Recently the above cartoon appeared in the paper (Daily Telegraph, Monday, December 7, 2020). As you can see the Holy Family – Joseph, Mary and Jesus – are in the room and the Wise Men, following the star, have come from another country to visit the Christ child bearing their gifts of gold, frankincense and myrrh.
Quite cleverly, Warren Brown, the cartoonist, has captured some of the current reality that we have lived with this year and that we will continue to live with into the new year – QR codes, the Wise Men using their mobiles to book in, the bottle of sanitiser, and the sign in sheet – and the caption that tells us what we already know, that it is a very different Christmas this year.
Since last Christmas after having been ravaged by fire and drought, the rains came but so, too, did COVID19 and our world changed, and we are still in the grip of this pandemic. We have had to close down, isolate, sanitise, mask, be trackable and traceable, restrict our travel or not travel at all. Going to different countries, like the Wise Men did, has been virtually impossible. We have all learnt how to zoom, meet up on teams, and stream. The list of what we have had to do just to stay in touch and feel connected goes on and on.
But the cartoon also acknowledges what Christmas is truly all about. Christmas is about the birth of child. Christmas is about God giving us the gift of his only Son. Christmas is about that Son being born into our world and living among us. Christmas is about recognizing the need for us to have God as part of our lives, just like the Wise Men did, and just like many billions of people have done since the birth of Christ. In short, without Christ, Christmas is nothing and nothing, not even a pandemic, will stop us from celebrating the true meaning of Christmas.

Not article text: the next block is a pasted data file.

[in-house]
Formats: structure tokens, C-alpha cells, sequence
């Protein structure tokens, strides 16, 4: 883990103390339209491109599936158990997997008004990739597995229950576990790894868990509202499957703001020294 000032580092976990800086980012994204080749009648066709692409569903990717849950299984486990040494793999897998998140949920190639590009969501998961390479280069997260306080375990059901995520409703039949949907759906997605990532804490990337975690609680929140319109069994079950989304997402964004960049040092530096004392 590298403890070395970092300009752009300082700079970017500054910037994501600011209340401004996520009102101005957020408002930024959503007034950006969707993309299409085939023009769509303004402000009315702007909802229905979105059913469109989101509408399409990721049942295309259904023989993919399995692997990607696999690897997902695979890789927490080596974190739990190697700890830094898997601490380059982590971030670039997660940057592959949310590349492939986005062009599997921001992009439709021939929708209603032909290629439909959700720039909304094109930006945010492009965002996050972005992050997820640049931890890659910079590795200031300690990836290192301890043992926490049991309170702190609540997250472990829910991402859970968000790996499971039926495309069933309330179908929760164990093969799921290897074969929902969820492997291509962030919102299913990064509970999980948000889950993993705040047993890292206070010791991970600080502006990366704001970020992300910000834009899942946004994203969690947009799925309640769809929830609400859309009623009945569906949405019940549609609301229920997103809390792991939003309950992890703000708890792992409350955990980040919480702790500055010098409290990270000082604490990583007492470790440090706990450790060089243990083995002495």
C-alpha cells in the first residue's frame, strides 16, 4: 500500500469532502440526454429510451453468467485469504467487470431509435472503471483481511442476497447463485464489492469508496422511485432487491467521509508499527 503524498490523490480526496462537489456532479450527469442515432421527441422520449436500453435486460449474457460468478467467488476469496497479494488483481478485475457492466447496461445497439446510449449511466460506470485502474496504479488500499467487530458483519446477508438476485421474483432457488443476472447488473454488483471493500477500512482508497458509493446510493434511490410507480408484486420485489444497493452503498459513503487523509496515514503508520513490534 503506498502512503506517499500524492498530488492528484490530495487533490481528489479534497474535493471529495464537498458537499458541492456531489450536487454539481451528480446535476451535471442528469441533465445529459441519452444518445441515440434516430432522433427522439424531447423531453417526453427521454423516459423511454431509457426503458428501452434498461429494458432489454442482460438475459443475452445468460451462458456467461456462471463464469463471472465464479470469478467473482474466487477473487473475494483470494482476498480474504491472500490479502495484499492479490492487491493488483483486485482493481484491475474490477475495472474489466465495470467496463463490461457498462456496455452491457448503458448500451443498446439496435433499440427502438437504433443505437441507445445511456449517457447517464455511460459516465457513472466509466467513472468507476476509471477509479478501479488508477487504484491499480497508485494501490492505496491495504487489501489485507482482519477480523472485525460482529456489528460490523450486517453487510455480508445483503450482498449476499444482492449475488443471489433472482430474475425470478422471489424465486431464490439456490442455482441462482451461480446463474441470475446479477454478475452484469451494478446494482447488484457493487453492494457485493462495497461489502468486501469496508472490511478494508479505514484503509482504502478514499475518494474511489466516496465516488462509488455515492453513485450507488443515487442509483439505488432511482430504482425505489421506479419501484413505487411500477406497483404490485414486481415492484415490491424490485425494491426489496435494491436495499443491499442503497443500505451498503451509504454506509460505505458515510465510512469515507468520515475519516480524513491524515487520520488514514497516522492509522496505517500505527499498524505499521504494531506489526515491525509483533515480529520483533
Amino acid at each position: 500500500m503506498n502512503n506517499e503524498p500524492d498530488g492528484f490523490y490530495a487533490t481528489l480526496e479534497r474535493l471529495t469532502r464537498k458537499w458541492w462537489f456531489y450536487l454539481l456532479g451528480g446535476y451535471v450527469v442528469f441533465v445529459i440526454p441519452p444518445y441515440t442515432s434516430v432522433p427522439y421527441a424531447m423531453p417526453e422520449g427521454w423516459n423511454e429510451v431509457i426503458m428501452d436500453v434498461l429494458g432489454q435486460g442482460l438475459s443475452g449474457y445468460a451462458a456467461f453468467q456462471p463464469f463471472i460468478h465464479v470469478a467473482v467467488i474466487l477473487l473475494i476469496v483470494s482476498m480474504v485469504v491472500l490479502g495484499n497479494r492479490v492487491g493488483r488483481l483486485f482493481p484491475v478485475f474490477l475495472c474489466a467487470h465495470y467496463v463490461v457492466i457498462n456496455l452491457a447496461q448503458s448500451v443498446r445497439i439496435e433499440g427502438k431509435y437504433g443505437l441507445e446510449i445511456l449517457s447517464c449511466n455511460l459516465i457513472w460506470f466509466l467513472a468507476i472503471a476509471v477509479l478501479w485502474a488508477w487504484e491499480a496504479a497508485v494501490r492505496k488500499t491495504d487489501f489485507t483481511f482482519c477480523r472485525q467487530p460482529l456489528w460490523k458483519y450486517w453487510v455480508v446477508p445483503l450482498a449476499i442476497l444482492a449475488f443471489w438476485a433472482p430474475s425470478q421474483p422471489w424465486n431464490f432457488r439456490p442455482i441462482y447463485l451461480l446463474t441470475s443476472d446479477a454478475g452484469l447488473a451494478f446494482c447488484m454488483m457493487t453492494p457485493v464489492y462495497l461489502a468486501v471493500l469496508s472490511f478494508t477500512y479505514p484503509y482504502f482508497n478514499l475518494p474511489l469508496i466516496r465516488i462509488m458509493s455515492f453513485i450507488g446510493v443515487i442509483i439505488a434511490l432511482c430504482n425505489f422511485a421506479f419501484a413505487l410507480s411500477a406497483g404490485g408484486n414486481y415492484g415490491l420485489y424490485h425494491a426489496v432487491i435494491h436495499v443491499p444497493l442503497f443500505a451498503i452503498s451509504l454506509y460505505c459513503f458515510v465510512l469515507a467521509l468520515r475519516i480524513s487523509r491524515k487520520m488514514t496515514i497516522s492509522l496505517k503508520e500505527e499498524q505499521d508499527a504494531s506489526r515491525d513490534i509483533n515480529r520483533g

Christmas, the birth of Christ, reminds us that there are many gifts for us to appreciate and cherish – gifts like hope, love, care and support. Earlier this year, I expressed to our staff that I am always in awe of the sense of hope and the love, care and support that I see being provided again and again, to all those in our parish and to those in the wider community. As the year draws to a close, I would like to deeply thank all our staff and parishioners for everything you have done and continue to do during these difficult times. It has been an honour and a privilege to serve you and I thank God for each and every one of you.
On behalf of Fr Peter, Prodencio, and myself, I take this opportunity to wish you all a very happy and holy Christmas and I pray that the coming year is one full of God’s blessings for each of you. Please know that you are constantly in our thoughts and prayers.